Why do so many whales visit the New Jersey shoreline?

Garden State residents are having fun these days watching humpback whales off the coast of New Jersey.

Spotting a whale in the ocean on shore was a rarity, but Danielle Brown, principal investigator of Gotham Whale, a nonprofit group studying marine mammals and whale expert at Rutgers University, said there had an increasing number of whales. sightings in our region over the past 11 years.

“We think it may be related to a prey species that we see them feeding on, which is called Atlantic menhaden or bunker,” she said.

It’s whale feeding season.

“Their behavior is tied to whatever they feed on,” Brown said. “Increased numbers of fish could drive them into this area. A lack of fish in other places could also push them out of their usual feeding grounds.

Is climate change a factor?

Brown said it’s possible whales are hanging around off the Jersey coast due to rising ocean water temperatures, but no one really knows.

Getty Images/Townsquare Media photo illustration

Getty Images/Townsquare Media photo illustration

“We don’t know exactly where these whales come from, how they find this area, do they come from the south, do they come down from the north.”

Brown said that in previous years, when a humpback whale was spotted off the New Jersey coast, it was usually during the winter, and researchers thought the whale was just passing through, but that’s not the case. is no longer the case.

“A lot of whales are seen between April and December, and they stay here quite a long time, the average is around a month,” she said.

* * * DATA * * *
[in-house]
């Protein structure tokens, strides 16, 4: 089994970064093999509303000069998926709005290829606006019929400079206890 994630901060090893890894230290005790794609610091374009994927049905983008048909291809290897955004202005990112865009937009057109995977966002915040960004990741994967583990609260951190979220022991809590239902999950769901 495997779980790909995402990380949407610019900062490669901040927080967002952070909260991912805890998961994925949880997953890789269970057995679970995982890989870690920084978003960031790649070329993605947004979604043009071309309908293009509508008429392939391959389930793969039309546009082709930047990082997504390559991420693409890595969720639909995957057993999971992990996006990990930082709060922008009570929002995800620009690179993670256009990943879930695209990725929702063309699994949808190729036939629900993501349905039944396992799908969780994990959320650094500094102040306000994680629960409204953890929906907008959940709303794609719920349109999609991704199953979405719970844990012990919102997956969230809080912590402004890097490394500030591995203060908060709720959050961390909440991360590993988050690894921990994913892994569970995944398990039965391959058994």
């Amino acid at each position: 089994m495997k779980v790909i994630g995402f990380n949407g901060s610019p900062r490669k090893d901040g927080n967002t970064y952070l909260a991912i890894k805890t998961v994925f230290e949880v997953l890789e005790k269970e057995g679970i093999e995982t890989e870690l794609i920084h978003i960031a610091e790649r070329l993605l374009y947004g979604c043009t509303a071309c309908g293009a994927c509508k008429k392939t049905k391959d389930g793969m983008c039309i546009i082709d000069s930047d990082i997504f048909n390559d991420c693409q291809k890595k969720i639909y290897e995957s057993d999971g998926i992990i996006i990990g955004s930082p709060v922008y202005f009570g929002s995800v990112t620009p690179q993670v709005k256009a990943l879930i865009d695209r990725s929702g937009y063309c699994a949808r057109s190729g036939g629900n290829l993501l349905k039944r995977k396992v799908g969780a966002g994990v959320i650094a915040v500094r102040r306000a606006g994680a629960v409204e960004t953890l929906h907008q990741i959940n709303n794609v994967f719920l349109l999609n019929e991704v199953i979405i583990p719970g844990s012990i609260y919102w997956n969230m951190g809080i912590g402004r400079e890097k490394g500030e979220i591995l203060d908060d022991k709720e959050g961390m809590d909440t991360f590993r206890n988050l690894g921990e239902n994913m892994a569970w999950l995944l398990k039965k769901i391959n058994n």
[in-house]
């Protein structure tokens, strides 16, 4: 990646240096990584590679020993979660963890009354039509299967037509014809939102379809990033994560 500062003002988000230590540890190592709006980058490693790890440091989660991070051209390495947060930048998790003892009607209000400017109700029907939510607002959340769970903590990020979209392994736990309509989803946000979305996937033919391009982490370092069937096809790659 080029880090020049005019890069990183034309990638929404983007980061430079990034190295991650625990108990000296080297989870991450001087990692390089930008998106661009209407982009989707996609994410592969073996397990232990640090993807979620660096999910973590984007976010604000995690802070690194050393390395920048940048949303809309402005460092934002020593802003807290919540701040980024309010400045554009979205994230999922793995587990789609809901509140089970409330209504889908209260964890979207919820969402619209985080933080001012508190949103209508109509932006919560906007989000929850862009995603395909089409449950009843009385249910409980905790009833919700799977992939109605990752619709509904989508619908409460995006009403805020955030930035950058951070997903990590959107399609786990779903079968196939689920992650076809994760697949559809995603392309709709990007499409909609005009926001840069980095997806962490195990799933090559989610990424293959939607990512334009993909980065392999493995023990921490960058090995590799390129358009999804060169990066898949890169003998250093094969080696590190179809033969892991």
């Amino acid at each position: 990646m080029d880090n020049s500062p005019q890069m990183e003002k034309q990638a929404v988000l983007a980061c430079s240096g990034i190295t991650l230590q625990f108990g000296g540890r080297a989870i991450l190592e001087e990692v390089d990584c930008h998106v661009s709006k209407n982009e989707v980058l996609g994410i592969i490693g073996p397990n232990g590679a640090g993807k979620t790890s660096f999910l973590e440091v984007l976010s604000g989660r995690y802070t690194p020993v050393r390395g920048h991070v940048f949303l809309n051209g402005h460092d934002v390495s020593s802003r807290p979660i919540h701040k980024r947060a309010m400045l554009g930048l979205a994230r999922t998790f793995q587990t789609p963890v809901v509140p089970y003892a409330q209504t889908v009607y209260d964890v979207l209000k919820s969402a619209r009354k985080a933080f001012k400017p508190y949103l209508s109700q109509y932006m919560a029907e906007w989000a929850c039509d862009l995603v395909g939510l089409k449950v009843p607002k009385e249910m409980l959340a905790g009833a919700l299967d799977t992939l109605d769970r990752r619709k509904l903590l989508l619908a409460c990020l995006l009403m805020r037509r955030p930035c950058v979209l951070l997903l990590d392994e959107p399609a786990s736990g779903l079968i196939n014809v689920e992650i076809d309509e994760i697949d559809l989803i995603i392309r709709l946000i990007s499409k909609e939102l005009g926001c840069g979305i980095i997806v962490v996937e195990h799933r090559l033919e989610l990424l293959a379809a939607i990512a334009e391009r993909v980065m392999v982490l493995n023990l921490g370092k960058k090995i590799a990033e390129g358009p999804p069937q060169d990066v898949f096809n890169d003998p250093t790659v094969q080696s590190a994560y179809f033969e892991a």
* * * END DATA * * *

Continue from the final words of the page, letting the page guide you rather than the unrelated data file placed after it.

She pointed out, however, that some whales can stay for several months and once they are gone, they will come back for 2 or 3 years.

Courtesy of Jersey Shore Whale Watch

Courtesy of Jersey Shore Whale Watch

What’s up with tail slapping?

She said the whales are very intelligent and most of them that are seen in this area are younger, and “they show a lot of these playful and socializing behaviors, more than adult whales. Tail slapping, fin slapping, these are all part of play behaviors, they can also be communication behaviors.

She noted that young whales are very curious, so they sometimes get close to boats, so it’s important to be careful.

Brown said that means keeping boats away from whales for protection, but also these 40-tonne creatures “slit-feeding above the surface, which is very exciting, but it’s also very dramatic, it can be a bit scary and it’s unpredictable, you never know where they’re going to.

She said that when you’re on your own personal boat “be sure to watch out for those whales, the best way to whale watch is to go out with a safe whale watching company along the Jersey Shore.”

David Matthau is a reporter for New Jersey 101.5. You can reach him at [email protected]

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